Although some Troubled Asset Relief Program investments have returned a profit to taxpayers, a new report says non-housing programs overall will likely cost taxpayers billions.
According to a report published by the Government Accountability Office on Tuesday, as of Sept. 30 the Department of the Treasury had exited four of the nine non-housing programs that were active, and was managing only $2.9 billion in the remaining programs, down from a peak of just over $450 billion.
Some programs, primarily those utilized by financial institutions, have yielded returns that exceed the original investment, while others, such as the auto industry bailout, have imposed costs on taxpayers. (RELATED: Bailed Out Bank Execs Charged With Stealing Million in TARP, CDFI Funds)
Part of the reason some programs have lost money, GAO says, is because the Treasury Department has multiple, sometimes conflicting, objectives for winding down TARP programs, and has no strict formula for balancing goals.
For example, while it strives to “maximize overall investment returns within competing constraints,” it also seeks to promote financial stability and market confidence while disposing of its investments as soon as practicable, which in some cases led the agency to divest its holdings even when “holding its shares longer could have meant realizing greater gains for the taxpayer.”
The largest non-housing program — and the most profitable — was the Capital Purchase Program, which “disbursed $204.9 billion to 707 financial institutions nationwide from October 2008 through December 2009.” With only $625 million in outstanding investments remaining, the Treasury Department estimates that CPP will post lifetime earnings of $16.1 billion by the time it is fully drawn down.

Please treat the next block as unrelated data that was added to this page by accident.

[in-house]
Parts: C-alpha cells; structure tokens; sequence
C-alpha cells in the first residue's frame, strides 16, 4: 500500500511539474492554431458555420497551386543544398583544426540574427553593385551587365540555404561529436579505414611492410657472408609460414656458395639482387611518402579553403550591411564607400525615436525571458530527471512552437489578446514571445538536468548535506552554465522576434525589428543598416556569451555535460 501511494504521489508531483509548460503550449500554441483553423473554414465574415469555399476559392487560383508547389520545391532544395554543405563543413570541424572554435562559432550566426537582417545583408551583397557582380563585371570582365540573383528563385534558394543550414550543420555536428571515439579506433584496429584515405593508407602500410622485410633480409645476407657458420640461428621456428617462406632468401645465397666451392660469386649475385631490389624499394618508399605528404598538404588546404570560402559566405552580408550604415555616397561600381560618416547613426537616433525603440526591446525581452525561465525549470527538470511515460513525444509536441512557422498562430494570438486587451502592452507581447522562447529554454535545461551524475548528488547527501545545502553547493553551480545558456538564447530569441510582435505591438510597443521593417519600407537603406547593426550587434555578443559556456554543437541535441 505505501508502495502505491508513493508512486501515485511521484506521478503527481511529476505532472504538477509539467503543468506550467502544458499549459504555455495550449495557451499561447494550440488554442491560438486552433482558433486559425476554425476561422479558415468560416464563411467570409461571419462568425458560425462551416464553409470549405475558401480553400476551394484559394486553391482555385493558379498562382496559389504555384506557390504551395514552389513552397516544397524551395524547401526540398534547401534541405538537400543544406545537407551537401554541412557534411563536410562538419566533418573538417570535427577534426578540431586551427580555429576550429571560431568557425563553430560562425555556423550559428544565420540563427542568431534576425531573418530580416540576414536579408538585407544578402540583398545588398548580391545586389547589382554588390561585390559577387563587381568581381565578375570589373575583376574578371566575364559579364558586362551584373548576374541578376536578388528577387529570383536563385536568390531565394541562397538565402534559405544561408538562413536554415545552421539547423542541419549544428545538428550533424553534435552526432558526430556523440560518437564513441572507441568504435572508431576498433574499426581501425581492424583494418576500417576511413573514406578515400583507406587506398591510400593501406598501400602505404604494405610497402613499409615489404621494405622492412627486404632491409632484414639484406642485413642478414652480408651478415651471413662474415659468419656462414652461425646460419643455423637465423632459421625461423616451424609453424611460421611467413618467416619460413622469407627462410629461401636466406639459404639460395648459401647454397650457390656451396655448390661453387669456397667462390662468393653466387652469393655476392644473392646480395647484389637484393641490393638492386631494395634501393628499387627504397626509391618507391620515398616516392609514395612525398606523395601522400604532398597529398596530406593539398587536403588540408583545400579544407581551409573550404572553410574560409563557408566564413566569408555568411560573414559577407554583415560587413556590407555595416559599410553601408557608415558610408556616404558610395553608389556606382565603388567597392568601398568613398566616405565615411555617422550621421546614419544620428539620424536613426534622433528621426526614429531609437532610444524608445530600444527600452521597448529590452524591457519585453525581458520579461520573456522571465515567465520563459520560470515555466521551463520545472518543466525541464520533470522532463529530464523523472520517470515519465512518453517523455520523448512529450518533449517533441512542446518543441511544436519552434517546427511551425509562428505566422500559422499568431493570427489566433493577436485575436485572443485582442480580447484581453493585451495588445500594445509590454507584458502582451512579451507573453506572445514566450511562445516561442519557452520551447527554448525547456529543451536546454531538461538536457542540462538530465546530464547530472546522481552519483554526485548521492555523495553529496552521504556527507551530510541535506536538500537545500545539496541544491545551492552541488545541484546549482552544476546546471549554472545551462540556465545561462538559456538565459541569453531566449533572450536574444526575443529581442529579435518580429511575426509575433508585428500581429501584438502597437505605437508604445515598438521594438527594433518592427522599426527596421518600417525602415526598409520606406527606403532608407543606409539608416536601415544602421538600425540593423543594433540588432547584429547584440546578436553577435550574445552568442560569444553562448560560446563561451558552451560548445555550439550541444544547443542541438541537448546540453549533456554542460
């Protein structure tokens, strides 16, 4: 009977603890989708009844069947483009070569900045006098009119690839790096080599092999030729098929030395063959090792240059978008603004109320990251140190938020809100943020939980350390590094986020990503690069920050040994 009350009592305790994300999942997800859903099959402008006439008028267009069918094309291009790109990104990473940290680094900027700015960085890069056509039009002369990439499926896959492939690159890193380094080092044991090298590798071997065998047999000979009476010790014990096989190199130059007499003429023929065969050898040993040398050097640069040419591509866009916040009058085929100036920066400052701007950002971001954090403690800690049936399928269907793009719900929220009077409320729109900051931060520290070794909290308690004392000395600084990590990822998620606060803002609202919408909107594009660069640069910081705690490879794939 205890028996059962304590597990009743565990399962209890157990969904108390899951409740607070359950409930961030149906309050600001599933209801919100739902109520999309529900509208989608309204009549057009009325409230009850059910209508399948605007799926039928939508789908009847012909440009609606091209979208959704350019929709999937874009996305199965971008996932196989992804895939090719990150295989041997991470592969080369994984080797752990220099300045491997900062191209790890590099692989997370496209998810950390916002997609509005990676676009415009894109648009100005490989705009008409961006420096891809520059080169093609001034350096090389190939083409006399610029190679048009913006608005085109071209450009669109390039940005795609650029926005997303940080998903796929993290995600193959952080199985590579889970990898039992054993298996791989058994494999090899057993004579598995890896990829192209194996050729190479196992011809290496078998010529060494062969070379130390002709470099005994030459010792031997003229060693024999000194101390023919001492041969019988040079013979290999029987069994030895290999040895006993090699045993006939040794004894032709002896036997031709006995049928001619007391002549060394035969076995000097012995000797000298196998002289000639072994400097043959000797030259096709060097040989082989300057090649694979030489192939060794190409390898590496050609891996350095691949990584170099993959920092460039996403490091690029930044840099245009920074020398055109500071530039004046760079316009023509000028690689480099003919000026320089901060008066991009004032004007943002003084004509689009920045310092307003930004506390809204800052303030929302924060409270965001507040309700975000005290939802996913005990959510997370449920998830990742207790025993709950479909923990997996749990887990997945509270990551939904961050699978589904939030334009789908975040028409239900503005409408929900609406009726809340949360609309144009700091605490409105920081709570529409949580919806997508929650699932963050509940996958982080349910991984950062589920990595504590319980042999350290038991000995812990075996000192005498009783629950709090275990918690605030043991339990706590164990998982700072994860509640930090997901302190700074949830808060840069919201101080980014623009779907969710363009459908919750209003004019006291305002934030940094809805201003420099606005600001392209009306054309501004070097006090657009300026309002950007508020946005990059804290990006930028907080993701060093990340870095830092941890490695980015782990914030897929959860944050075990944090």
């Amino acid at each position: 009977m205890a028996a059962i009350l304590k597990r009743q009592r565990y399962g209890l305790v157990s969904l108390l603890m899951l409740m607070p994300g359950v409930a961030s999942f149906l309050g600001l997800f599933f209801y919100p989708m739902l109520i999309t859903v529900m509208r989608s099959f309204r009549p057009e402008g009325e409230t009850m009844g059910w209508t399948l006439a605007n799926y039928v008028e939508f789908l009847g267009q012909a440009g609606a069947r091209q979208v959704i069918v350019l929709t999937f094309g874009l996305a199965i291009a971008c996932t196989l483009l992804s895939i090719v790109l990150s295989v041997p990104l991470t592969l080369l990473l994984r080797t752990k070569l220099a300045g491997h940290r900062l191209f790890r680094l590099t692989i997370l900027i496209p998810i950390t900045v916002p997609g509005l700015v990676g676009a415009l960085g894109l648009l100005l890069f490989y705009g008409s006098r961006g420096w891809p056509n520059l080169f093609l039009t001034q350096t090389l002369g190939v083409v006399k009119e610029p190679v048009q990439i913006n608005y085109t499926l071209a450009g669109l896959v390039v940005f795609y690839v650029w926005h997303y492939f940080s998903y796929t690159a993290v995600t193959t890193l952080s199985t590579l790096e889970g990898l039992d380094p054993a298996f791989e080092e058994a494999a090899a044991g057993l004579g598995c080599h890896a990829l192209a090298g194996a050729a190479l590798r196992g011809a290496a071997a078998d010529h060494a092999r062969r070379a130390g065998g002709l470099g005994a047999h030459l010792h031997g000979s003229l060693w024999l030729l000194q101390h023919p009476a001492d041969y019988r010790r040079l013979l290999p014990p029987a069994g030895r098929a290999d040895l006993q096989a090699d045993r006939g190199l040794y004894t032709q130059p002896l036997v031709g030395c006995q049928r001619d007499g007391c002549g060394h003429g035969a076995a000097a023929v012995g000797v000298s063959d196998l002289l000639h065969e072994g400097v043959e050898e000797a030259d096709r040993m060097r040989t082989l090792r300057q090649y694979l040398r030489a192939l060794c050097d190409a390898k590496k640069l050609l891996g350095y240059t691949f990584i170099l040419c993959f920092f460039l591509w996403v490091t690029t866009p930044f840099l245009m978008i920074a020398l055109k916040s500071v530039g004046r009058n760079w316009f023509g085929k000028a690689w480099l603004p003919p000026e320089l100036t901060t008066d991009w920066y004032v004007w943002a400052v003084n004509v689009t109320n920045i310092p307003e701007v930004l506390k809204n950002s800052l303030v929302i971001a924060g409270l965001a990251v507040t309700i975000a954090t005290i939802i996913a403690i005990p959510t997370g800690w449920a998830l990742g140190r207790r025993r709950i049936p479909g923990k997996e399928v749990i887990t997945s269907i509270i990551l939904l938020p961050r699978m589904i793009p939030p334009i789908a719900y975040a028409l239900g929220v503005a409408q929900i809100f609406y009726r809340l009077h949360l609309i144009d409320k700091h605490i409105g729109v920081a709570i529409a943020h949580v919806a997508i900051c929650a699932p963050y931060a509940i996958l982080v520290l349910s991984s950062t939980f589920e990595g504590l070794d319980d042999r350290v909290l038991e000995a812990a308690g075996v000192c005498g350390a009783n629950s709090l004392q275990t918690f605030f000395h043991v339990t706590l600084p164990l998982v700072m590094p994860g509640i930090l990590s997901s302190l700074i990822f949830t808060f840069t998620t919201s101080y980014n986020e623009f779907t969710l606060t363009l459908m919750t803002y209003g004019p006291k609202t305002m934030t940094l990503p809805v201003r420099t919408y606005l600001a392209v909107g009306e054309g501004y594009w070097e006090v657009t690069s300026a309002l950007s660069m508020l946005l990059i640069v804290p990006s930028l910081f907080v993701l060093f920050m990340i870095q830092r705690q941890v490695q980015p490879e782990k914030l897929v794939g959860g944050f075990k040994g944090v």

However, those profits are almost completely offset by the losses from a much smaller program providing capital assistance to the American Investment Group. In just over four years, taxpayers lost $15.2 billion on the AIG bailout, out of an initial investment of $67.8 billion.
Similarly, the Automotive Industry Financing Program, the second-largest non-housing TARP program, is expected to incur losses of $12.2 billion out of an initial investment of $79.7 billion. (RELATED: Government Sells Ally Financial Stock Bought Through TARP)
Overall, the Treasury Department projects that non-housing TARP programs will lose just over $4 billion by the time they are phased out.
In contrast to the winding down of non-housing programs, it is attempting to expand TARP-funded housing programs that are intended to prevent avoidable foreclosures by helping homeowners restructure their mortgages. (RELATED: Obama Administration: Huge Increase in Funds for Housing Loans)
Despite an awareness campaign fueled by $137 million worth of donated advertising, it had only disbursed about $13.7 billion (36 percent) of the $38.5 billion in TARP housing funds as of Sept. 30, and expects that participation will continue to decline in coming years.